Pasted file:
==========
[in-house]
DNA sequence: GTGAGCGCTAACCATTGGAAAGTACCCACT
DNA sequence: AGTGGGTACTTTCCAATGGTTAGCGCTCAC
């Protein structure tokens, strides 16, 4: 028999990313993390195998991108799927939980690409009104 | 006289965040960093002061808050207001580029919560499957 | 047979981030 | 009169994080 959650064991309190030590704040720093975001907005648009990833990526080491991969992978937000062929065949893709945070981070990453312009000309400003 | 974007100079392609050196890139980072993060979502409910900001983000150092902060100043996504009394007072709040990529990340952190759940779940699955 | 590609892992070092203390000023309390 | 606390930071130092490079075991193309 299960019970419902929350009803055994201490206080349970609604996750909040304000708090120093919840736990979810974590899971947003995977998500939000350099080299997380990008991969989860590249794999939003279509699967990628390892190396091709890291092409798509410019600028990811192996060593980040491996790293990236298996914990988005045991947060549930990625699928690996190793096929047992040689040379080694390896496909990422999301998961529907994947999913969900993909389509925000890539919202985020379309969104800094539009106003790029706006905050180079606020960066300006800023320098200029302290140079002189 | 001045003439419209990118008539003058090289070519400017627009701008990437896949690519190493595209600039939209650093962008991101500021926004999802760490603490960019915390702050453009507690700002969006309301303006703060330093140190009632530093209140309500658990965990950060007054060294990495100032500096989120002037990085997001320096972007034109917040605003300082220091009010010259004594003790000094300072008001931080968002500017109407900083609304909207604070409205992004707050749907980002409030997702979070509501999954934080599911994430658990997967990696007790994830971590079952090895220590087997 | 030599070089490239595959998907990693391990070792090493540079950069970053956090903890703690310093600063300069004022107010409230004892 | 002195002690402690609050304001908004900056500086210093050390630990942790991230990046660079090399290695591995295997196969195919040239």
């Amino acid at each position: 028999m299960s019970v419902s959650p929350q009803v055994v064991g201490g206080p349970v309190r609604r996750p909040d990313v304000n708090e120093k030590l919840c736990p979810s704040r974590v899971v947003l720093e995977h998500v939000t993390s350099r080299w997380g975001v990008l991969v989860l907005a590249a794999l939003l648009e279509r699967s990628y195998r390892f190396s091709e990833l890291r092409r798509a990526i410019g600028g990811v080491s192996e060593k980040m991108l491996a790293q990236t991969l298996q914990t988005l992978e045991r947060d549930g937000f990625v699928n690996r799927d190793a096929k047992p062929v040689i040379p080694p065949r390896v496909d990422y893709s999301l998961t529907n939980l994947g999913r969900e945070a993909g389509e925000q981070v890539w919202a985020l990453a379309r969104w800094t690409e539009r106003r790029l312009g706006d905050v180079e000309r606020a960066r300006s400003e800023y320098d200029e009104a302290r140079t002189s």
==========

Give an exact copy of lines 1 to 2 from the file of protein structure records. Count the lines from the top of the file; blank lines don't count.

[in-house]
DNA sequence: GTGAGCGCTAACCATTGGAAAGTACCCACT